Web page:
Claims (17)

1. An inhaler comprising a reservoir of an inhalable composition;
a housing containing the reservoir and having an outlet end and an opposite end;
a composition flow path for the flow of the composition from the reservoir along the flow path and out of a composition outlet at the outlet end of the housing;
a flexible diaphragm within the housing defining an air flow path from an air inlet to an air outlet at the outlet end of the housing, the diaphragm extending past the air flow inlet towards the opposite end separating the air flow path on one side of the diaphragm from the remainder of the housing on the opposite side of the diaphragm;
a valve element movable with the diaphragm and biased by a biasing force into a position in which it closes the composition flow path;
wherein suction on the outlet end reduces the pressure in the air flow chamber path thereby lifting the valve element against the biasing force to open the composition flow path; and
wherein the biasing force is arranged to close the composition flow path once the suction ceases.
2. An inhaler according to claim 1, wherein the composition flow path is a substantially straight path devoid of bends.
3. An inhaler according to claim 1, further comprising a vane which extends along the length of the majority of the flexible diaphragm.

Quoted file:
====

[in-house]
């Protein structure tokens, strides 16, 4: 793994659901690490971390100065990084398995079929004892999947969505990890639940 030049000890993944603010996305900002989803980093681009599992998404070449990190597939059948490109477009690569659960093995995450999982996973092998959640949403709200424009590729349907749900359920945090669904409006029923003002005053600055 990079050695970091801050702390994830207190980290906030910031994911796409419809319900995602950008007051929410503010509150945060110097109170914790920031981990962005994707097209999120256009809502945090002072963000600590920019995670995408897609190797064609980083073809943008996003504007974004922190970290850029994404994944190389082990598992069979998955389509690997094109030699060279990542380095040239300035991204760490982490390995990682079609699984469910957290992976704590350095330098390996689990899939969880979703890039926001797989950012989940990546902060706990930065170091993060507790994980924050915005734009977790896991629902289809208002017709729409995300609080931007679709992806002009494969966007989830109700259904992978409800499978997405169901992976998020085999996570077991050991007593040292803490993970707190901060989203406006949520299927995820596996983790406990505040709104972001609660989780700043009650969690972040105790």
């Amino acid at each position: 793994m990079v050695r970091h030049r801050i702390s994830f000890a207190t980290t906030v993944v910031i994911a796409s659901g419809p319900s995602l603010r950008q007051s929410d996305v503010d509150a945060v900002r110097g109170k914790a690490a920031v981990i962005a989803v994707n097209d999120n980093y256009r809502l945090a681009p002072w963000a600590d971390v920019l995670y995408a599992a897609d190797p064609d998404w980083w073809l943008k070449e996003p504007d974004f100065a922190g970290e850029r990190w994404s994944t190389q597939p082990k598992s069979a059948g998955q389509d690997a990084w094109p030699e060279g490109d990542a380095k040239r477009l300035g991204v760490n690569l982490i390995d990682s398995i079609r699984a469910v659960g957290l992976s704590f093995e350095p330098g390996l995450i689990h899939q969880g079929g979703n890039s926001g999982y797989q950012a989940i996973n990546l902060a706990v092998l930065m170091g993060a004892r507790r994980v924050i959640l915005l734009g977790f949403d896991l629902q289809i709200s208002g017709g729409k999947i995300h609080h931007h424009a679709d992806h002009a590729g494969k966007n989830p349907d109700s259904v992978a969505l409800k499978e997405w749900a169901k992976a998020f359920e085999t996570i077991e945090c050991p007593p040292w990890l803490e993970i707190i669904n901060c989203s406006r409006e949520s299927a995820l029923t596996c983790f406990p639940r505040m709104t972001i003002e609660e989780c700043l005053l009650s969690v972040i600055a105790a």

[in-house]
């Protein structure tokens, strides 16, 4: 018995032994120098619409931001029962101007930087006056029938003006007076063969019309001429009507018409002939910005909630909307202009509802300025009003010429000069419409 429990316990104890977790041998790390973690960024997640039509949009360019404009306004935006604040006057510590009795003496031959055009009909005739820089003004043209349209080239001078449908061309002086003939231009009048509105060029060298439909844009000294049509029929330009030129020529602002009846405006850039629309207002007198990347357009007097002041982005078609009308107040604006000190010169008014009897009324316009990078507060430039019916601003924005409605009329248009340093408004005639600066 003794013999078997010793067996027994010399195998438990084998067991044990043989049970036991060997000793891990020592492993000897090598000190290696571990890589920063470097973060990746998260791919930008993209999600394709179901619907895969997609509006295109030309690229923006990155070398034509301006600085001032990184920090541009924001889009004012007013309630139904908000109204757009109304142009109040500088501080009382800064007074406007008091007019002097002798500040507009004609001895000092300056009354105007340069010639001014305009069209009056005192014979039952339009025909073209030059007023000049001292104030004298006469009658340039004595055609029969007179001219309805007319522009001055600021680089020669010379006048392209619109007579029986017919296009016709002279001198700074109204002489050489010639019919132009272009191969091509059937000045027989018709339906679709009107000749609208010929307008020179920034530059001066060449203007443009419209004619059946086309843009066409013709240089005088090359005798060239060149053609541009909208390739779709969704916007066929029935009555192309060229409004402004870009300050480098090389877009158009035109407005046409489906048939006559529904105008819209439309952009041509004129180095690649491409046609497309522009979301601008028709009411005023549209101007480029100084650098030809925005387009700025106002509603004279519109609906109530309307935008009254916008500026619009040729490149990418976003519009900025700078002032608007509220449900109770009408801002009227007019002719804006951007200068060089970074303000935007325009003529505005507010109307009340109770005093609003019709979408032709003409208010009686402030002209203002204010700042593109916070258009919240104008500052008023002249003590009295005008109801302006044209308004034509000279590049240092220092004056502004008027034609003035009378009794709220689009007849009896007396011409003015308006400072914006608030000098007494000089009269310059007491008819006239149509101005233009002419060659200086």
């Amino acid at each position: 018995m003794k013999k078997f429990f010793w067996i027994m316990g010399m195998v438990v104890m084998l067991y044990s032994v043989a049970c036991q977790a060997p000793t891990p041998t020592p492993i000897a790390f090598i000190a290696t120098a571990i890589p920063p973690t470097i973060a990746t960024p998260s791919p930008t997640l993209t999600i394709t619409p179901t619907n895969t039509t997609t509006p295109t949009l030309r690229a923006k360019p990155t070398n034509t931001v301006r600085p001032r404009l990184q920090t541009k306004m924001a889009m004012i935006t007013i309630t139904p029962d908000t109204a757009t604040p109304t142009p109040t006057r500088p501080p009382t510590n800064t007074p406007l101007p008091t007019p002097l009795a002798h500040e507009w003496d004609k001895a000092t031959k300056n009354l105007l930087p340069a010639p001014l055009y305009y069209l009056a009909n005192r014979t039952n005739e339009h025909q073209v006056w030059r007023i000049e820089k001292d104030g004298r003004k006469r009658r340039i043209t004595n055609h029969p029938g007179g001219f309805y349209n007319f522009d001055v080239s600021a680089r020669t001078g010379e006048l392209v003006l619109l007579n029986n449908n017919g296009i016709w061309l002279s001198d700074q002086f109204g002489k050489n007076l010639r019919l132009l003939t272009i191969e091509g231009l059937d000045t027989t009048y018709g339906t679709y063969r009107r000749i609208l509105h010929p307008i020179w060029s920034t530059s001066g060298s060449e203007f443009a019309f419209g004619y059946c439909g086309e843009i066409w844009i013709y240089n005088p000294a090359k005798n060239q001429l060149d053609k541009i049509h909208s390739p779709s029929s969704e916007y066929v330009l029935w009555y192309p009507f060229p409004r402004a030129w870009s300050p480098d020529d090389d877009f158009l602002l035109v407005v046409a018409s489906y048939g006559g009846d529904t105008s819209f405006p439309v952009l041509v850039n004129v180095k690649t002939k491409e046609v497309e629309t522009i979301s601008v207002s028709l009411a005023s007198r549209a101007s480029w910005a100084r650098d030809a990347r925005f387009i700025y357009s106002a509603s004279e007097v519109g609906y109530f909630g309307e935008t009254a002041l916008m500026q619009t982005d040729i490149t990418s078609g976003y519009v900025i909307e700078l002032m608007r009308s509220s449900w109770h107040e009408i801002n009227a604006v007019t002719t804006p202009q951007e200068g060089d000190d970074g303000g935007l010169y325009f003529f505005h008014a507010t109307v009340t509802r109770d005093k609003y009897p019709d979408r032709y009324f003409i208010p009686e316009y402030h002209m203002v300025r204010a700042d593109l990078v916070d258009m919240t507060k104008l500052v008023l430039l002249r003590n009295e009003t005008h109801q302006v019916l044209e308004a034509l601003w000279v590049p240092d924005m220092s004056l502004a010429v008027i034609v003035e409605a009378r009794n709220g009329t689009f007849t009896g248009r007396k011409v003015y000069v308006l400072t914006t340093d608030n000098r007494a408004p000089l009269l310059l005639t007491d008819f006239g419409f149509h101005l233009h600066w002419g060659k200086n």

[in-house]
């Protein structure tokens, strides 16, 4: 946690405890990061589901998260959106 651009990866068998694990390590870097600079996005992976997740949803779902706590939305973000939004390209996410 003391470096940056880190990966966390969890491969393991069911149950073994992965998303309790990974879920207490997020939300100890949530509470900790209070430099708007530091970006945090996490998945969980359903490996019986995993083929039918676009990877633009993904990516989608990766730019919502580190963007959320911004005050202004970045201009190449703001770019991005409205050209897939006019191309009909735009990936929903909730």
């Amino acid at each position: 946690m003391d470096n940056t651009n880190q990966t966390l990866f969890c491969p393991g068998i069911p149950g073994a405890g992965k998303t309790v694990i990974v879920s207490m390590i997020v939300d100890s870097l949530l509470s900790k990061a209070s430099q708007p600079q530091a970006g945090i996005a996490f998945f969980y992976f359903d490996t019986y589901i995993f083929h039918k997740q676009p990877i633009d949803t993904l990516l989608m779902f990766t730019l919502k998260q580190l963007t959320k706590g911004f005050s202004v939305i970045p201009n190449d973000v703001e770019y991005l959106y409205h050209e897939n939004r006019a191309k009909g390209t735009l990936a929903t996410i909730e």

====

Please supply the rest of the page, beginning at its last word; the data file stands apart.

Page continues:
4. An inhaler according to claim 3, wherein the vane is pivotally mounted at the end remote from the air inlet.
5. An inhaler according to claim 3, wherein the valve element is integral with the vane.
6. An inhaler according to claim 1, wherein the diaphragm extends for at least a quarter of the total length of the inhaler.
7. An inhaler according to claim 1, the diaphragm extends for at least a third of the total length of the inhaler.
8. An inhaler according to claim 1, wherein at least a portion of the composition flow path is a deformable tube which is selectively pinched and released by the valve element.
9. An inhaler according to claim 1, wherein the flexible diaphragm is configured such that the required actuation force is between 2N and 20N.
10. An inhaler according to claim 1, wherein the flexible diaphragm is configured such that the required actuation force is between 7N and 10N.
11. An inhaler according to claim 1, wherein the flexible diaphragm is configured such that the required actuation force of substantially 5N.
12. An inhaler according to claim 1, wherein the flexible diaphragm has a hardness of 20-80 A on the Shore A scale.
13. An inhaler according to any one of the preceding claims claim 1, wherein the flexible diaphragm has a hardness of 30-40 A on the Shore A scale.